We recently set out on week-long trek from Lescun to Gavarnie, using this book as our guide through the region. Having hiked and backpacked extensively throughout the Sierra Nevada range in California, we felt two 30-year olds in good shape should be able to make it from refuge to refuge without too much trouble. We were wrong.
Even though we mapped out the entire hike using Google Earth, which gives a mileage estimate, we weren't exactly sure how long each day's section would be since this book DOES NOT LIST DISTANCES. I find this to be a fairly major shortcoming, for such a detailed and hiking-specific publication to not have that information provided. The author must have used a GPS since he gives coordinates here and there, and it wouldn't be any added effort to have tracked the entire journey.
As a point of reference, we did not sleep in the refuges, and therefore brought our camping supplies (a 3-lb tent, and a light mat) and some food / cooking supplies. All in all, our bags probably weighed about 30-35 lbs each, but I don't feel the added weight really made a difference, since the main problem we had in completing the hike was distance.
The first day, from Lescun to Arlet, is described as a "Grade 2" difficulty hike, and is supposed to take 6hrs and 45mn. Once again, no distances were listed, but the description of "A very pleasant walk that will cause no problems on a beautiful day." had us quite reassured we wouldn't have any problems. And what a beautiful hike it was! But 8.5 hrs later, and with 12 miles (19.3km) of mostly uphill behind us, we were pretty beat. Usually when backpacking we shoot for days in the 8-10 mile range, taking us 6-7 hrs. Maybe we're wimps compared to Ton Joosten, but we had no real way of planning our trek besides using this guide.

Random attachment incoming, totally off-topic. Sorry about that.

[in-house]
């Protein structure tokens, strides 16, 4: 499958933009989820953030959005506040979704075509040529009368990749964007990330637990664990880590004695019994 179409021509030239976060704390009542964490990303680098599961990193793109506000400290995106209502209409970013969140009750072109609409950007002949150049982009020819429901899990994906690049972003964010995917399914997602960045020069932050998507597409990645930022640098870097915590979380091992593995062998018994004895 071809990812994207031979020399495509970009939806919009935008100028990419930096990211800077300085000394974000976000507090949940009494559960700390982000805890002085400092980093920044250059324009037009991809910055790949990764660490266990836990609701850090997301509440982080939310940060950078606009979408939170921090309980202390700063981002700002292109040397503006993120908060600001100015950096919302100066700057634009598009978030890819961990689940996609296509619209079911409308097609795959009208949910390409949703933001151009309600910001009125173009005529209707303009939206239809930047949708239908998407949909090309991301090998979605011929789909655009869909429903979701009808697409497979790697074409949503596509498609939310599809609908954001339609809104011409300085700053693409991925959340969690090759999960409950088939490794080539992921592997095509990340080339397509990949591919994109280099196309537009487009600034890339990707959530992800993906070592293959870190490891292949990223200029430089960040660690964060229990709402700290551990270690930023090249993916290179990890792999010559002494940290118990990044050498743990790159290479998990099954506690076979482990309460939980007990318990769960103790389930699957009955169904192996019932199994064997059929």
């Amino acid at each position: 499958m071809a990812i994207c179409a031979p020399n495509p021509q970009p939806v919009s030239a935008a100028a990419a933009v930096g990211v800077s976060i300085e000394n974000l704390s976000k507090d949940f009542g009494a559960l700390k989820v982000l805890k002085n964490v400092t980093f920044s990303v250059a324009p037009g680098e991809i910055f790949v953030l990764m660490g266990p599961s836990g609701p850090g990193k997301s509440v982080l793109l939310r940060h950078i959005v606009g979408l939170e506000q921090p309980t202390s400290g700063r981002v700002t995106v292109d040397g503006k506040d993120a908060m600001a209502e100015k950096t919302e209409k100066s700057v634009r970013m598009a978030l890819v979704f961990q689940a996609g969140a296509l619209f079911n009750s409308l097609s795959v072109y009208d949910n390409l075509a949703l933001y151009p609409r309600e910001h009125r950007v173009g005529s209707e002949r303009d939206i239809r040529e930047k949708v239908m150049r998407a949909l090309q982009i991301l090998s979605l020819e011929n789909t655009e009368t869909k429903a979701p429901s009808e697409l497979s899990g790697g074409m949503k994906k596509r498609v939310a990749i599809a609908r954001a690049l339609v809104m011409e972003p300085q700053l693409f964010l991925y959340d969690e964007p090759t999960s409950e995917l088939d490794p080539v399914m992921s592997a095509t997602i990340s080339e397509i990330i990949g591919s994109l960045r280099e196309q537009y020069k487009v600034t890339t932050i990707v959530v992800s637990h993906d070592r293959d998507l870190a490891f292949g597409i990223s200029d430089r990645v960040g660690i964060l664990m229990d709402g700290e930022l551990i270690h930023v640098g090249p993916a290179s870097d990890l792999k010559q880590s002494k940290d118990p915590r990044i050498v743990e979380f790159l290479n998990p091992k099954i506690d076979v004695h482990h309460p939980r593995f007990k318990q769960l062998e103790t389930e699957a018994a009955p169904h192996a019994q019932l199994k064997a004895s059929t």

On our second day, we set out with sore feet, but still smiling, from Artlet to Candanchu. We never made it to our destination. After climbing to the Estaens lake on a narrow mountain ledge, complete with ladders and tunnels, we had to stop to rest. We had just decended from 6,700 feet, down to 4,300, and back up to 5,700, some of the sections through the woods being extremely steep, but luckily in the shade. We decided to camp a few miles further down from the lake, 10 miles from where we started. We decided against continuing to Candanchu because we realized that staying on the guide's schedule wouldn't be much fun for people like us that like to stop and smell the roses. We were further convinced when we were awoken at 3am by strobe-light frequency lightning, warning us of the thunderstorm about to hit. Luckily we were able to foresee what was coming and packed up our tent before the hail and torrential rains really hit us, and we walked down into the safety of the trees in the valley to the parking d'Espelunguere. After drying our clothes out in the morning, we made a loop back toward Urdos on the third day, cutting our hiking trip short by 3-4 days.
All in all, I'd say this book is a great reference if you plan to hike the Haute Route. The descriptions are detailed, which is quite necessary in some sections where animal paths and hiking trails overlap and appear to go in all directions. But knowing how much you're hiking each day is just as important, and I'd even say it's dangerous to embark on a trip like this without such information. As the author states, a topo map is also a necessity since the maps in the book are just general overviews.
If we were to do this trek again, we would divide each day's section in half, doing more camping away from refuges, and perhaps mix in more GR10 and 11 routes to see some of the towns along the way.